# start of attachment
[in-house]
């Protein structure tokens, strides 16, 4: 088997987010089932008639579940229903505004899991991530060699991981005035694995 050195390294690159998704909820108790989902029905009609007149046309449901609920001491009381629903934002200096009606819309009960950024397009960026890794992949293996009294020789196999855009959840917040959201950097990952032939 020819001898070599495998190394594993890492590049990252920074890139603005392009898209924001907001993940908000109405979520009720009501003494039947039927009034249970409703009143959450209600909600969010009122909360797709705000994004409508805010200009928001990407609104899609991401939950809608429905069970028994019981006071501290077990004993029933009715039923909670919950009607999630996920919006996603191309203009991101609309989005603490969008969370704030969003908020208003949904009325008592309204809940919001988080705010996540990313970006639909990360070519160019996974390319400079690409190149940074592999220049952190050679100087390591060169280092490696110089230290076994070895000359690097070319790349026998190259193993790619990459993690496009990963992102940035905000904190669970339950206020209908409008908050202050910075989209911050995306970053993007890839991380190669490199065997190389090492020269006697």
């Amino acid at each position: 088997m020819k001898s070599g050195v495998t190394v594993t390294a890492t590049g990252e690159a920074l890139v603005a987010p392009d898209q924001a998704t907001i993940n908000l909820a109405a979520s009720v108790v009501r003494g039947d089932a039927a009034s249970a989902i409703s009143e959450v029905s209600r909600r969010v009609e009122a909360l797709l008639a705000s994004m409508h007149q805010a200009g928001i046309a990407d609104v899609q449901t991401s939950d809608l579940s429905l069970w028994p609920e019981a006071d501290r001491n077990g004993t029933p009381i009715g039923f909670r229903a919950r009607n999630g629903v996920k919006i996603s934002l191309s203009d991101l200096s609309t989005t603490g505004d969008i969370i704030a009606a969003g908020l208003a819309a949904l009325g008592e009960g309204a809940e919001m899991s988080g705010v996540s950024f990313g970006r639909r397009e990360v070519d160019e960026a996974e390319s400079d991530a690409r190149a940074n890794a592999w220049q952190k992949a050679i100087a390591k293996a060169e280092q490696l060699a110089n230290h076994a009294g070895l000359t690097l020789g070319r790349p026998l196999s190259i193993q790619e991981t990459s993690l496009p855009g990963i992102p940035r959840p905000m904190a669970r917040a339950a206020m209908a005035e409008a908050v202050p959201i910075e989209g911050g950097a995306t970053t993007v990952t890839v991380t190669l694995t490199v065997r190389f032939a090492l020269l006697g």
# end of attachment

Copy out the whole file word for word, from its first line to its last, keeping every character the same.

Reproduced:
[in-house]
């Protein structure tokens, strides 16, 4: 088997987010089932008639579940229903505004899991991530060699991981005035694995 050195390294690159998704909820108790989902029905009609007149046309449901609920001491009381629903934002200096009606819309009960950024397009960026890794992949293996009294020789196999855009959840917040959201950097990952032939 020819001898070599495998190394594993890492590049990252920074890139603005392009898209924001907001993940908000109405979520009720009501003494039947039927009034249970409703009143959450209600909600969010009122909360797709705000994004409508805010200009928001990407609104899609991401939950809608429905069970028994019981006071501290077990004993029933009715039923909670919950009607999630996920919006996603191309203009991101609309989005603490969008969370704030969003908020208003949904009325008592309204809940919001988080705010996540990313970006639909990360070519160019996974390319400079690409190149940074592999220049952190050679100087390591060169280092490696110089230290076994070895000359690097070319790349026998190259193993790619990459993690496009990963992102940035905000904190669970339950206020209908409008908050202050910075989209911050995306970053993007890839991380190669490199065997190389090492020269006697």
């Amino acid at each position: 088997m020819k001898s070599g050195v495998t190394v594993t390294a890492t590049g990252e690159a920074l890139v603005a987010p392009d898209q924001a998704t907001i993940n908000l909820a109405a979520s009720v108790v009501r003494g039947d089932a039927a009034s249970a989902i409703s009143e959450v029905s209600r909600r969010v009609e009122a909360l797709l008639a705000s994004m409508h007149q805010a200009g928001i046309a990407d609104v899609q449901t991401s939950d809608l579940s429905l069970w028994p609920e019981a006071d501290r001491n077990g004993t029933p009381i009715g039923f909670r229903a919950r009607n999630g629903v996920k919006i996603s934002l191309s203009d991101l200096s609309t989005t603490g505004d969008i969370i704030a009606a969003g908020l208003a819309a949904l009325g008592e009960g309204a809940e919001m899991s988080g705010v996540s950024f990313g970006r639909r397009e990360v070519d160019e960026a996974e390319s400079d991530a690409r190149a940074n890794a592999w220049q952190k992949a050679i100087a390591k293996a060169e280092q490696l060699a110089n230290h076994a009294g070895l000359t690097l020789g070319r790349p026998l196999s190259i193993q790619e991981t990459s993690l496009p855009g990963i992102p940035r959840p905000m904190a669970r917040a339950a206020m209908a005035e409008a908050v202050p959201i910075e989209g911050g950097a995306t970053t993007v990952t890839v991380t190669l694995t490199v065997r190389f032939a090492l020269l006697g």